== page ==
Dwellspace is a concept that first started to take shape during the latter stages of writing my 2018 monograph Spatial Anthropology: Excursions in Liminal Space. An early elaboration of ideas that had begun to colaesce around this term was presented in the invited plenary paper I gave at the 2019 Geomedia conference in Karlstad, Sweden. The conference theme was 'Revisiting the Home'. The title of my paper was 'Homing in Through Film: Movement, Embodiment, Dwellspace':
In this paper I set out to explore a phenomenology of ‘home’ that proceeds from contemplative reflection on three scenes from three very different films. In their own particular way, each of these scenes provide an oblique framing on ideas and affects that I am putting under the conceptual umbrella of ‘dwellspace’. Firstly, via Andrei Tarkovsky’s Solaris (USSR, 1971), we consider home as an ‘island of memory’. In this reckoning, home serves as a transcendental u-topos of memory which corresponds with Henri Lefebvre’s (1991) idea of ‘absolute space’. That is, it marks out a sacred zone of authentic being which is phenomenologically rent from the embodied self situated in the here and now of social space-time. It is a ‘heterotopia’ (Foucault 1986) of home that can only exist outside of space and time, but which, like the cinematic image itself, can be accessed through our stepping in to virtual worlds. Secondly, taking as its example the euthanasia scene from Richard Fleischer’s dystopian thriller, Soylent Green (US, 1973), we consider home ‘as a journey to the other shore’, a metaphor, commonly associated with Buddhism, which refers to the journey of transition between life and death (or the afterlife). In this example, home is a place to ‘go back to’ in the sense of securing a locus of eternal dwelling where the transcendence of nature absorbs the soon-to-be-deceased back into its nurturing (or not-so-nurturing) fold. As with Solaris’s home as an island memory, home in this example is a place that can only be embraced by correspondingly stepping away from the world: home as stasis and death as opposed to an affect of dwelling from where life and movement continue to flow. Lastly, drawing on Hirokazu Koreeda’s After Life (Japan, 1998), I sketch out the contours of a phenomenologically different affect of home: home as a ‘good place’ (eu-topia) of memory. Paradoxically, although the film centres on the activities of the recently deceased (who are being processed through a transitional space – a kind of metaphysical holding area or celestial or purgatorial waystation – en route to an eternity in the afterlife), the idea – or dwellspace – of home that is crafted for those passing through is curiously life-affirming. The paper ends by extending this idea to consider what home might look and feel like as part of a creative spatial praxis: a creative ‘at-homeness’ which connotes not so much a stepping away from the space-time of everyday life, but rather a deep and poetic immersion within it.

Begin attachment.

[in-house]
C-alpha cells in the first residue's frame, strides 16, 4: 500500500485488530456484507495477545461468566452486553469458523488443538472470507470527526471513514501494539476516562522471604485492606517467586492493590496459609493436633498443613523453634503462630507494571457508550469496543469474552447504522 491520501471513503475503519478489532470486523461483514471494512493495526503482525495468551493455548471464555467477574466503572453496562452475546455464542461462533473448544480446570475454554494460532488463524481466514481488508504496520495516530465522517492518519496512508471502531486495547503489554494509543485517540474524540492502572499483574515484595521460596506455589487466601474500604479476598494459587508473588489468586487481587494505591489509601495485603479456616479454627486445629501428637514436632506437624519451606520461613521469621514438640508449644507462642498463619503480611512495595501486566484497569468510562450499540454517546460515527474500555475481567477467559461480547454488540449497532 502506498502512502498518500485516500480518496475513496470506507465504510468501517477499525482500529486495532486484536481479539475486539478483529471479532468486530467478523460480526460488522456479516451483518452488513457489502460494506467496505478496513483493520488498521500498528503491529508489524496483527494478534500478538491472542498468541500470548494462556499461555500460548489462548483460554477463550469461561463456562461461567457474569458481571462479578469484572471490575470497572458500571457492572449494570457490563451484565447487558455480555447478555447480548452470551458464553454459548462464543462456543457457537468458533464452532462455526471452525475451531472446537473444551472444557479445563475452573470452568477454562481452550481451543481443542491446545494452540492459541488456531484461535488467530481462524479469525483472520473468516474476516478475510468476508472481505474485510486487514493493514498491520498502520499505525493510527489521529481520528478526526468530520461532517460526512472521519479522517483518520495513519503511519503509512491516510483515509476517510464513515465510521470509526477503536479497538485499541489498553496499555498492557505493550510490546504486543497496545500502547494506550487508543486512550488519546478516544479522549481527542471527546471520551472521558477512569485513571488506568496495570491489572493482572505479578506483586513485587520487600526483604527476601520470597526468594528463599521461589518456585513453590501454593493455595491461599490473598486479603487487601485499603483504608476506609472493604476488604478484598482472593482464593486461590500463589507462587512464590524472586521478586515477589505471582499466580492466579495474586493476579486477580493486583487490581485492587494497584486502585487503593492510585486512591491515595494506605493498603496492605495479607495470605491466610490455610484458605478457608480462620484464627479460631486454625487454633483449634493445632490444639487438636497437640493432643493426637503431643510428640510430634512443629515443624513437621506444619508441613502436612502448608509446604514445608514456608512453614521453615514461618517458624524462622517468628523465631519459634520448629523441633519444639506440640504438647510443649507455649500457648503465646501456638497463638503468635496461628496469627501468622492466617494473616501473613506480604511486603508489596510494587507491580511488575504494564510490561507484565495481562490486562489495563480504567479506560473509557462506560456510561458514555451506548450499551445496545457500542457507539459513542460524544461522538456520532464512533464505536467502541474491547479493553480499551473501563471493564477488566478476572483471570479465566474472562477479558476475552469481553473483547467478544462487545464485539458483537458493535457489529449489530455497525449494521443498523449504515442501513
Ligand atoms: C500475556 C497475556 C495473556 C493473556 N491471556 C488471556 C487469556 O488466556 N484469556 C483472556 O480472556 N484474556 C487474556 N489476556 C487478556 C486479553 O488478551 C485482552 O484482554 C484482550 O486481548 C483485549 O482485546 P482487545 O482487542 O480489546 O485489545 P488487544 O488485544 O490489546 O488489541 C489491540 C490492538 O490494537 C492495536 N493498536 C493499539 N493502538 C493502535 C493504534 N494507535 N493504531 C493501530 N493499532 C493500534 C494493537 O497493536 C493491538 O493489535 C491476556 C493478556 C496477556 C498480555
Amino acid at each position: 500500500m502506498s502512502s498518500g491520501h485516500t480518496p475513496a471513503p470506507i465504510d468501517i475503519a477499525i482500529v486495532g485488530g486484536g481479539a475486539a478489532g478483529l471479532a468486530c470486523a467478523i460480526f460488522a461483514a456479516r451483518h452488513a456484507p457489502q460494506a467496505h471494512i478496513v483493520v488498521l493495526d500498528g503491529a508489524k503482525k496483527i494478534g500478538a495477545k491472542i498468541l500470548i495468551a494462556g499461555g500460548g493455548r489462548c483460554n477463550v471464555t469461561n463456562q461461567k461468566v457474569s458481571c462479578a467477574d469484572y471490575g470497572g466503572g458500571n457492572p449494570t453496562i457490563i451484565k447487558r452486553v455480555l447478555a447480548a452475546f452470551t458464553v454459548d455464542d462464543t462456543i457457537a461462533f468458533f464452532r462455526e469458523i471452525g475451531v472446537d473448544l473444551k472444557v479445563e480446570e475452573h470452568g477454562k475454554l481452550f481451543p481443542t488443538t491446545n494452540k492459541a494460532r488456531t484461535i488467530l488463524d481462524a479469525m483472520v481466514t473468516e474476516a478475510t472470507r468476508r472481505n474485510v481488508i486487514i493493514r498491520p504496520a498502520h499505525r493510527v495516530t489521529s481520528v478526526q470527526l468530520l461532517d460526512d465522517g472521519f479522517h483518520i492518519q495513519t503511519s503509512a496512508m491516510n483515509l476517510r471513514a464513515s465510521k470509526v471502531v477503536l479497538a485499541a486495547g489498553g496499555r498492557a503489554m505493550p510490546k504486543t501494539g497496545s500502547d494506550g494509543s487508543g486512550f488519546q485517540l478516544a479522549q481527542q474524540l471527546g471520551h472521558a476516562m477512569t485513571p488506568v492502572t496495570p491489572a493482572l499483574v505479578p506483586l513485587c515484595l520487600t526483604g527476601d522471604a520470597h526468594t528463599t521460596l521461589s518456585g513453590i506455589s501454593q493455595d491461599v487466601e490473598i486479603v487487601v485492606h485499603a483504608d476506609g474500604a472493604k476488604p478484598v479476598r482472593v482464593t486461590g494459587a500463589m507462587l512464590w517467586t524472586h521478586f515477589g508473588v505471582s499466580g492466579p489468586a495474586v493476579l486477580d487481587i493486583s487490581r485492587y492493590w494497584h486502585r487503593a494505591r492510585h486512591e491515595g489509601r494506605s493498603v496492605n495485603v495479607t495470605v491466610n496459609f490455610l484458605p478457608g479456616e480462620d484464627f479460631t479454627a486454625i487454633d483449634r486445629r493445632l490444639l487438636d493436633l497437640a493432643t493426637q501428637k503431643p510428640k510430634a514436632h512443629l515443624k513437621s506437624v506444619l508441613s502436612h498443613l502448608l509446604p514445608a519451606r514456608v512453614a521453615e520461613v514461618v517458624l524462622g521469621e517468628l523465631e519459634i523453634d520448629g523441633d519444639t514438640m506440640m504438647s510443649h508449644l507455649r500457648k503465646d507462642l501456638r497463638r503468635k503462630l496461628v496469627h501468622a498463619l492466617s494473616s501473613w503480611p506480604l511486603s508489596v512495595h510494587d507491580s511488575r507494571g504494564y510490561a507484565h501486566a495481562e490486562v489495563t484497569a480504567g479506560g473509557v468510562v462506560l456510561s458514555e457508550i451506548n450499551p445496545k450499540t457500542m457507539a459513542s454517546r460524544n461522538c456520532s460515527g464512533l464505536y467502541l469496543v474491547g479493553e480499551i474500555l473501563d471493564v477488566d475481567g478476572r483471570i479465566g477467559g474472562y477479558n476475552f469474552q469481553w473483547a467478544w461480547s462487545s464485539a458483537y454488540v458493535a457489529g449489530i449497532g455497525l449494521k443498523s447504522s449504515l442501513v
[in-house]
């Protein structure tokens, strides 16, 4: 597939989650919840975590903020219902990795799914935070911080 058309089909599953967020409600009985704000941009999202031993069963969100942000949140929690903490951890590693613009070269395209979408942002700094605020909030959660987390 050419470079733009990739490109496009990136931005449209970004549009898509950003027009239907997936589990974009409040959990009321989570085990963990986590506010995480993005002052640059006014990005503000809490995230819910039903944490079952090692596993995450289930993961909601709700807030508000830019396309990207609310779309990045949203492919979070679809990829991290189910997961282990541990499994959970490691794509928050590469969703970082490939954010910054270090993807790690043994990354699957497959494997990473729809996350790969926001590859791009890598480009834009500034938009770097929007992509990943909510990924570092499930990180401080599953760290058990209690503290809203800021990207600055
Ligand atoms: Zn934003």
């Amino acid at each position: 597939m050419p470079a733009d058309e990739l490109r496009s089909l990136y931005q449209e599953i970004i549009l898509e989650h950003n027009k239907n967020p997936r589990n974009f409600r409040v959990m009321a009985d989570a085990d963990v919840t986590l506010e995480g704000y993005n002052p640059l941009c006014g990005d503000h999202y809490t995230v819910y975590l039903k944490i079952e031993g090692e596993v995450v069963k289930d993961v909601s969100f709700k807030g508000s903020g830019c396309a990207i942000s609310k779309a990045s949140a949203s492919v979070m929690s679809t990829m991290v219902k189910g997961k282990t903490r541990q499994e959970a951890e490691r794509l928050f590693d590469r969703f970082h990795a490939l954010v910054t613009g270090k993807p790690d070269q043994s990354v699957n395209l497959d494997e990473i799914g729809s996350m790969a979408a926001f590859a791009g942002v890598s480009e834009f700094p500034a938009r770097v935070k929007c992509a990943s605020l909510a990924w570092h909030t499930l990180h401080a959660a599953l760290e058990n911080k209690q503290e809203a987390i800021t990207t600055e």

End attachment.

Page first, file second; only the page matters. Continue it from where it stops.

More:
Dwellspace has gone on to become a key focus of research activity and provides the central underpinning to the monograph, Posthuman Buddhism and the Digital Self: The Production of Dwellspace. A description of the book and chapter outline can be accessed here. Most of the book was written during a period of research leave from September 2020 to January 2021. It was published by Routledge (hardback and e-book formats) in September 2023. A paperback edition will follow in 2024/5.
© Les Roberts 2016. All Rights Reserved.